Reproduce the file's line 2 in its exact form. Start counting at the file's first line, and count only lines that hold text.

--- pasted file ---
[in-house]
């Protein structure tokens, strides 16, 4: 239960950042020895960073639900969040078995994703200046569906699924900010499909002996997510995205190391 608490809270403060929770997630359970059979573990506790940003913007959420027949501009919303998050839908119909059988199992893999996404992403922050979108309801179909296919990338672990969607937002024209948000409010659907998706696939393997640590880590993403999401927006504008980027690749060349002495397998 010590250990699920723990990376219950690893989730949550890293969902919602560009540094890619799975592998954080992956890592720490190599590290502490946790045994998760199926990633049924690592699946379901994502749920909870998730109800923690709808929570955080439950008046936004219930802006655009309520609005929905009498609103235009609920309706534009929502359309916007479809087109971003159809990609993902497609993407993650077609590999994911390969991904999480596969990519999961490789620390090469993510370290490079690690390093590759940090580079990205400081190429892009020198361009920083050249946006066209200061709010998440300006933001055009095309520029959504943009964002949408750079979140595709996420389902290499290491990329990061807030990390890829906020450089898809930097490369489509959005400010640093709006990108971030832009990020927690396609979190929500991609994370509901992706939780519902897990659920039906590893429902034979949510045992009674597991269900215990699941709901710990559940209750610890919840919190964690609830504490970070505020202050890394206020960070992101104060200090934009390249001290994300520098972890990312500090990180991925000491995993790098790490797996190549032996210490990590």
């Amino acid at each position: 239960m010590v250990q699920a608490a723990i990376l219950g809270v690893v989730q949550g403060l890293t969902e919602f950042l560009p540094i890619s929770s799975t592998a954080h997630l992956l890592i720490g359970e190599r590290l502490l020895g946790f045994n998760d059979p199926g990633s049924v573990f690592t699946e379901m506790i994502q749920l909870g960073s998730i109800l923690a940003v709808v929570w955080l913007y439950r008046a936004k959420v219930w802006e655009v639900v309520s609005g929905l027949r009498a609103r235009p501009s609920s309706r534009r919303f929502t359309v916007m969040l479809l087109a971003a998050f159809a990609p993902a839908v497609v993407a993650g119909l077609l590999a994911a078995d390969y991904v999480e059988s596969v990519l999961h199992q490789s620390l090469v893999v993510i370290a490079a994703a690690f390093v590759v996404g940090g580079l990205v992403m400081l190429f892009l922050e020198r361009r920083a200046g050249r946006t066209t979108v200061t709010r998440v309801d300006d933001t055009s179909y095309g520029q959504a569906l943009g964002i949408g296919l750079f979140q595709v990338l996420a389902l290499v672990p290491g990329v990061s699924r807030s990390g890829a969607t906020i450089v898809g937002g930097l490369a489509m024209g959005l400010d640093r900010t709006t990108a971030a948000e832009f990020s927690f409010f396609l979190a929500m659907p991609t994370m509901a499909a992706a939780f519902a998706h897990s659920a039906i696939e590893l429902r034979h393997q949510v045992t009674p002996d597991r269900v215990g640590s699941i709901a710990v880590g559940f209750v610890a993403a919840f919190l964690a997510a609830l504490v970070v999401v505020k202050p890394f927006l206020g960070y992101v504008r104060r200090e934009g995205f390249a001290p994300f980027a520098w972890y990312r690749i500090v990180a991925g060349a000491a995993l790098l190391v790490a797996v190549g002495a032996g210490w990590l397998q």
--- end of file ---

């Protein structure tokens, strides 16, 4: 239960950042020895960073639900969040078995994703200046569906699924900010499909002996997510995205190391 608490809270403060929770997630359970059979573990506790940003913007959420027949501009919303998050839908119909059988199992893999996404992403922050979108309801179909296919990338672990969607937002024209948000409010659907998706696939393997640590880590993403999401927006504008980027690749060349002495397998 010590250990699920723990990376219950690893989730949550890293969902919602560009540094890619799975592998954080992956890592720490190599590290502490946790045994998760199926990633049924690592699946379901994502749920909870998730109800923690709808929570955080439950008046936004219930802006655009309520609005929905009498609103235009609920309706534009929502359309916007479809087109971003159809990609993902497609993407993650077609590999994911390969991904999480596969990519999961490789620390090469993510370290490079690690390093590759940090580079990205400081190429892009020198361009920083050249946006066209200061709010998440300006933001055009095309520029959504943009964002949408750079979140595709996420389902290499290491990329990061807030990390890829906020450089898809930097490369489509959005400010640093709006990108971030832009990020927690396609979190929500991609994370509901992706939780519902897990659920039906590893429902034979949510045992009674597991269900215990699941709901710990559940209750610890919840919190964690609830504490970070505020202050890394206020960070992101104060200090934009390249001290994300520098972890990312500090990180991925000491995993790098790490797996190549032996210490990590």